Look right and left--the tombstone next door may belong to a sibling whose surmane is the same as the one you're seeking.

A mom's mom.
Play hide-and-seek with a grandma who remarried and you may discover that, while the husband changed, Grandma still stuck close-by.

Life stories and death's tale.
Decipher tombstone inscriptions and images and you'll luck into a custom-carved life story.

People who loved a love one.
Welcome the neighborhood--weather it's a small family cemetery or a large, public one, odds are good that other people buried nearby had more then just plot location in common with your ancestor.

Undiscovered relatives.
Meet the in-laws, second-cousins, half-sisters, and step-brothers--both your ancestor's and possibly even your own.

Micro-history you can touch, understand, and feel.
Learn the history of just one person. Remember, under every tombstone lies a story just waiting to be told.

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Family History
``The so-called `Black Dutch' have long been an enigma in American genealogy. Their descendants are widely reported, yet no authoritative definition exists for this intriguing term,'' James Pylant says in an article titled ``In Search of the Black Dutch,'' which appears in American Genealogy Magazine (Volume 12, No. 1).

Many readers of this periodical responded to a survey about their ``Black Dutch'' ancestry as did several professional genealogists. The results were interesting but inconclusive. According to Pylant:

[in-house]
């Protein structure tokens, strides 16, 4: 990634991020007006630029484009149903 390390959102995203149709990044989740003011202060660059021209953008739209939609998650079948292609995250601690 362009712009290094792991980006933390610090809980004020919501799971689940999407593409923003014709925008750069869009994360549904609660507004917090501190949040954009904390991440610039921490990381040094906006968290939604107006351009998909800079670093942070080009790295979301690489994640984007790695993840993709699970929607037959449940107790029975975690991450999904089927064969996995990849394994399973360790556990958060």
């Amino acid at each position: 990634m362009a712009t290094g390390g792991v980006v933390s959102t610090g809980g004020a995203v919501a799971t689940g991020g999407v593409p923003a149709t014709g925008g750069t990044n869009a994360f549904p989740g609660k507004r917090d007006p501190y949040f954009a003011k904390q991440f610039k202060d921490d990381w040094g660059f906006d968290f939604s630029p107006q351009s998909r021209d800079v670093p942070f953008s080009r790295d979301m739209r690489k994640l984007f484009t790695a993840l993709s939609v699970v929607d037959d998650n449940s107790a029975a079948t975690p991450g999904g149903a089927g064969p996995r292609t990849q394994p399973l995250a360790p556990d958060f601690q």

· There are strong indications that the original ``Black Dutch'' were swarthy-complexioned Germans.

· Anglo-Americans loosely applied the term to any dark-complexioned American of European descent.

· The term was adopted as an attempt to disguise Indian or infrequently, triracial descent.

· By the mid-1800s the term had become an American colloquialism; a derogative term for anything denoting one's small stature, dark coloring, working-class status, politics, or anyone of foreign extraction.

Gordon McCann, an Ozarks folklorist, speculates that ``Black Dutch'' might be a derogatory _expression_ labeling German Union troops in the Civil War. Raymond G. Matthews, a consultant at the Family History Library, says ``it is doubtful that the Black Dutch were of Jewish or (Holland) Dutch heritage (one popular theory),'' and Dr. Arlene H. Eakle of the Genealogical Institute in Salt Lake City stated there was ``absolutely no Jewish culture tie-in'' found during an in-depth genealogical study of one line that family members claimed was ``Black Dutch.''

Another fanciful and widely circulated explanation about the ``Black Dutch'' is that they were Netherlanders of dark complexion who were descendants of the Spanish who occupied The Netherlands in the late 16th and early 17th centuries, and intermarried with the blond natives. However, the Dutch government's Central Bureau for Genealogy, established as a state archive and genealogical organization, is unable to offer an explanation for the term.